main banner

Saturday, June 6, 2015

Seven Corners residents seek new hearing on redevelopment options

An ad-hoc community working group that has called for redevelopment of Seven Corners with less density than the proposal under consideration by the Fairfax County Planning Commission has asked the commission to delay a vote on the plan.

The Planning Commission held a public hearing on a Seven Corners amendment to the county’s Comprehensive Plan on May 7. That amendment is based on the recommendations of the Seven Corners Task Force and a working group on the Sears site (Area C). The Planning Commission is scheduled to vote on the amendment July 8.

The community working group plans to submit alternative recommendations for redeveloping Seven Corners on June 22.  

The group sent an email to Julie Strandlie, the commissioner representing Mason District, asking her to “move to re-open the Planning Commission’s public hearing on the Seven Corners redevelopment plan to receive citizen comment on the ad-hoc community working group’s recommendations.”

Mason Supervisor Penny Gross had asked the ad-hoc group “to review and make additional recommendations regarding the redevelopment plan,” the email states. “Specifically, Supervisor Gross asked the group to consider options to reduce the overall density of development in Areas A and B. Those areas consist of the Seven Corners Shopping Center and the area between Route 50 and Wilson Boulevard occupied by the Willston Center, Willston shopping centers, and aging garden apartments.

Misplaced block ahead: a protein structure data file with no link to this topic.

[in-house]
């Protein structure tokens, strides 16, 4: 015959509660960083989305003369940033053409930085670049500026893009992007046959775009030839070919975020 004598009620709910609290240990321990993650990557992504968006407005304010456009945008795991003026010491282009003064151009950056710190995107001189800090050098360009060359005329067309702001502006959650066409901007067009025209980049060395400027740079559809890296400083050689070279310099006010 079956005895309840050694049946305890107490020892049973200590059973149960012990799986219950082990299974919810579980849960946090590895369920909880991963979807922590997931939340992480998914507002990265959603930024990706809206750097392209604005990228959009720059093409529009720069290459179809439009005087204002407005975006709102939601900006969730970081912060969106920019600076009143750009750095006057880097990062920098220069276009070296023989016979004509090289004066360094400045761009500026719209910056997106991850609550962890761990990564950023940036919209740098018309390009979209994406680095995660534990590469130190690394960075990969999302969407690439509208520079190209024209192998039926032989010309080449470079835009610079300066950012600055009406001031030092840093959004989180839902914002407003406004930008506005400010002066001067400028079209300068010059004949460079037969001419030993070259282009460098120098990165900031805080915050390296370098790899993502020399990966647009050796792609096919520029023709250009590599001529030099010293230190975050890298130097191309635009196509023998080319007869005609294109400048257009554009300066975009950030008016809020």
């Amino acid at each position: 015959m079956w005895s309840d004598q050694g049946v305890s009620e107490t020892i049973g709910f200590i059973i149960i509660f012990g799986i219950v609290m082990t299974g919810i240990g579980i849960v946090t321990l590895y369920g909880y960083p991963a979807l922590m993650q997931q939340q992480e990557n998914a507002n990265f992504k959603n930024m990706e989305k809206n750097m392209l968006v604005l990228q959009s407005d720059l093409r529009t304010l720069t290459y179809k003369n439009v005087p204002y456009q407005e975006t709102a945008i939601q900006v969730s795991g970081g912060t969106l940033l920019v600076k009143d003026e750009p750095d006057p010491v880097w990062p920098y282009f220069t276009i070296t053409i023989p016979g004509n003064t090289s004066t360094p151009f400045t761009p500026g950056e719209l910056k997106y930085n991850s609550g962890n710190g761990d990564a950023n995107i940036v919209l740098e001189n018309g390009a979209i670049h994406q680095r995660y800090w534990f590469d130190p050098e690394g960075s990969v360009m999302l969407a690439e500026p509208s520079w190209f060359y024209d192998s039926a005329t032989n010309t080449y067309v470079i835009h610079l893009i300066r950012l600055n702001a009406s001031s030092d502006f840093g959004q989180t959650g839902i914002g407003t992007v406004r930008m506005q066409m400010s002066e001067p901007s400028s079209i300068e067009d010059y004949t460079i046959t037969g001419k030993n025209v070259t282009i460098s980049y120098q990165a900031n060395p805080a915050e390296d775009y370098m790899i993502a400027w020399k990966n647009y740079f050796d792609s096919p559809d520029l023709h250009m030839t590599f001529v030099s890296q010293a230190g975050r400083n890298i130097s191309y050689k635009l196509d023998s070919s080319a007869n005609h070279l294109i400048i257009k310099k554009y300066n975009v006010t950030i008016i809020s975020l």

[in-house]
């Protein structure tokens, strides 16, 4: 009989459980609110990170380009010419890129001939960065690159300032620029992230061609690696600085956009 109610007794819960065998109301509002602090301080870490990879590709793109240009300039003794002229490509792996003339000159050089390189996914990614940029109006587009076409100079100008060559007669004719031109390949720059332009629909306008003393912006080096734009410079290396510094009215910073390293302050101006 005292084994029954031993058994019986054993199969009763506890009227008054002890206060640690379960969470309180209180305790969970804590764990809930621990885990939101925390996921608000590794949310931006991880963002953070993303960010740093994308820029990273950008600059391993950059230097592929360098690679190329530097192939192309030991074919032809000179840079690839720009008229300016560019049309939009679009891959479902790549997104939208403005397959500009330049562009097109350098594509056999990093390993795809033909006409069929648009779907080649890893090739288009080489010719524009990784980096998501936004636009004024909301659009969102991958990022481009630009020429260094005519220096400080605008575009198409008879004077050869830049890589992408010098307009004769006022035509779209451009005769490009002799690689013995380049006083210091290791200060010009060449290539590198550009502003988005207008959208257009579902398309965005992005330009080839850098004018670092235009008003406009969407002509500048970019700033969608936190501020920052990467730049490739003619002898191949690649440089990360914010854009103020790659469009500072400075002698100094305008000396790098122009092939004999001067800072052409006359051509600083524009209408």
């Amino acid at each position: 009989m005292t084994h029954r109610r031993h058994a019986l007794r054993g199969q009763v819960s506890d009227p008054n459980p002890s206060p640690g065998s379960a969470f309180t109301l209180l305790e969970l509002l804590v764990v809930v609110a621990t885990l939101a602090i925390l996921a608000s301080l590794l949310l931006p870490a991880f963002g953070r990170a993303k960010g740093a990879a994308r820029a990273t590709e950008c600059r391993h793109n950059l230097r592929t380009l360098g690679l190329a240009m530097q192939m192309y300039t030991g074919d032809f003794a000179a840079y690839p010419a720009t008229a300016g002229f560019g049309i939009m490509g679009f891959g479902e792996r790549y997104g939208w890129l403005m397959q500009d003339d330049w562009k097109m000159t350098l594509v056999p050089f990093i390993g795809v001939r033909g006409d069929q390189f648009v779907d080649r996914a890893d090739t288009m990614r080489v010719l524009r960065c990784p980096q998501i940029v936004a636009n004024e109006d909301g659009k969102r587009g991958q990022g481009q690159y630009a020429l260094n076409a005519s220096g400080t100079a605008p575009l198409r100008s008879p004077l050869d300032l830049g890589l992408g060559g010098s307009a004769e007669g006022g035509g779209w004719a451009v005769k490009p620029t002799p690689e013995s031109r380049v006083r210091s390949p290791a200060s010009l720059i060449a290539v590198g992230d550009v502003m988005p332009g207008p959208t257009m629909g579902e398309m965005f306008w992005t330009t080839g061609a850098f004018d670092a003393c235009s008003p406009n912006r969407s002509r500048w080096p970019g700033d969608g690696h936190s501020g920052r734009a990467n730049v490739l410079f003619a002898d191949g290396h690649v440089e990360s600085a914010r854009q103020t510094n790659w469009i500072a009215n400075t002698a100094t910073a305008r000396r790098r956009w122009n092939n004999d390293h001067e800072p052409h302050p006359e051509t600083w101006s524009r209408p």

“The group has met with county staff and is preparing a set of recommendations that will address density, mixed use, affordable housing, and schools,” the email continues. Before the Planning Commission votes on a redevelopment plan, “it is important and appropriate that you and your colleagues hear public comment on all of the options.”

The letter was signed by Clyde A. Miller, president of the Holmes Run Valley Citizens Association (HRVCA) and chair of the ad-hoc community working group; Michael Cook, HRVCA vice president; John Iekel, president of the Ravenwood Park Citizens Association (RPCA); Martin Machowsky RPCA vice president; Del. Kaye Kory; Kim O. Cook, executive director of the Vietnamese Resettlement Association; Caroline Morel, president of the Sleepy Hollow Manor Citizens Association; Catriona McCormack, president of the Ravenwood Citizens’ Association; Debbie Smith, chair of the Mason District Council of Community Associations (MDC); Jon Clark, member of the board of the Annandale Acres Civic Association and MDC treasurer and code compliance chair; MDC board member Carol Turner of Ravenwood Park; Debbie Ratliff, co-chair of the Education Committee of Sleepy Hollow Manor; Lake Barcroft residents Liz Rawlings, Steve Chalupsky, and Tina Trapnell; Rita Baban; and Mark C.Hayes.


  1. A reasonable request. The current draft plan for Seven Corners was developed at a time when building apartments was very much in vogue. But the market has changed; too many rental units have been developed or are in the pipeline.

  2. If the market is changing to condos, developers can respond - but that is happening only to a limited extent. Despite the improved supply of new rental units, rents have only declined a very small amount - it appears construction of new ones is still profitable. Of course this plans is supposed to cover 40 years, not just next year's market.